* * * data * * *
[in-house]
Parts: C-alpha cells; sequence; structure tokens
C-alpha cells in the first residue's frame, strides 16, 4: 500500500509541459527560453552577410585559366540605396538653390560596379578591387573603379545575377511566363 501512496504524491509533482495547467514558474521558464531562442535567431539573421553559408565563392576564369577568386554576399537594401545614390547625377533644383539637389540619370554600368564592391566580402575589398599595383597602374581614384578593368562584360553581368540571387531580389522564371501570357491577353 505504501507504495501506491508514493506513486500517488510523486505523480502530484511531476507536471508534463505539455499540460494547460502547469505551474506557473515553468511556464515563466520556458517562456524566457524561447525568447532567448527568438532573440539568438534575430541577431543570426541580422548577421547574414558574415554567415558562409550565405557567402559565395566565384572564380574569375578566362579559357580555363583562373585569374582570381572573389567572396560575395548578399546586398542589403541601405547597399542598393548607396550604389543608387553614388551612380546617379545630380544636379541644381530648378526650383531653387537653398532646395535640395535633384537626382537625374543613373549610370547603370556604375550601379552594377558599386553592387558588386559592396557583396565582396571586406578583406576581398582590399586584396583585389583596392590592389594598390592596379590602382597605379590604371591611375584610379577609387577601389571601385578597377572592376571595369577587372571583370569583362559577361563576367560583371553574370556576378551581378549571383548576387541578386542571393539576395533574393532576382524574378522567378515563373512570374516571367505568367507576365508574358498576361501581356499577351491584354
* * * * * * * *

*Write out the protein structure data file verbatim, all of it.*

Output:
[in-house]
Parts: C-alpha cells; sequence; structure tokens
C-alpha cells in the first residue's frame, strides 16, 4: 500500500509541459527560453552577410585559366540605396538653390560596379578591387573603379545575377511566363 501512496504524491509533482495547467514558474521558464531562442535567431539573421553559408565563392576564369577568386554576399537594401545614390547625377533644383539637389540619370554600368564592391566580402575589398599595383597602374581614384578593368562584360553581368540571387531580389522564371501570357491577353 505504501507504495501506491508514493506513486500517488510523486505523480502530484511531476507536471508534463505539455499540460494547460502547469505551474506557473515553468511556464515563466520556458517562456524566457524561447525568447532567448527568438532573440539568438534575430541577431543570426541580422548577421547574414558574415554567415558562409550565405557567402559565395566565384572564380574569375578566362579559357580555363583562373585569374582570381572573389567572396560575395548578399546586398542589403541601405547597399542598393548607396550604389543608387553614388551612380546617379545630380544636379541644381530648378526650383531653387537653398532646395535640395535633384537626382537625374543613373549610370547603370556604375550601379552594377558599386553592387558588386559592396557583396565582396571586406578583406576581398582590399586584396583585389583596392590592389594598390592596379590602382597605379590604371591611375584610379577609387577601389571601385578597377572592376571595369577587372571583370569583362559577361563576367560583371553574370556576378551581378549571383548576387541578386542571393539576395533574393532576382524574378522567378515563373512570374516571367505568367507576365508574358498576361501581356499577351491584354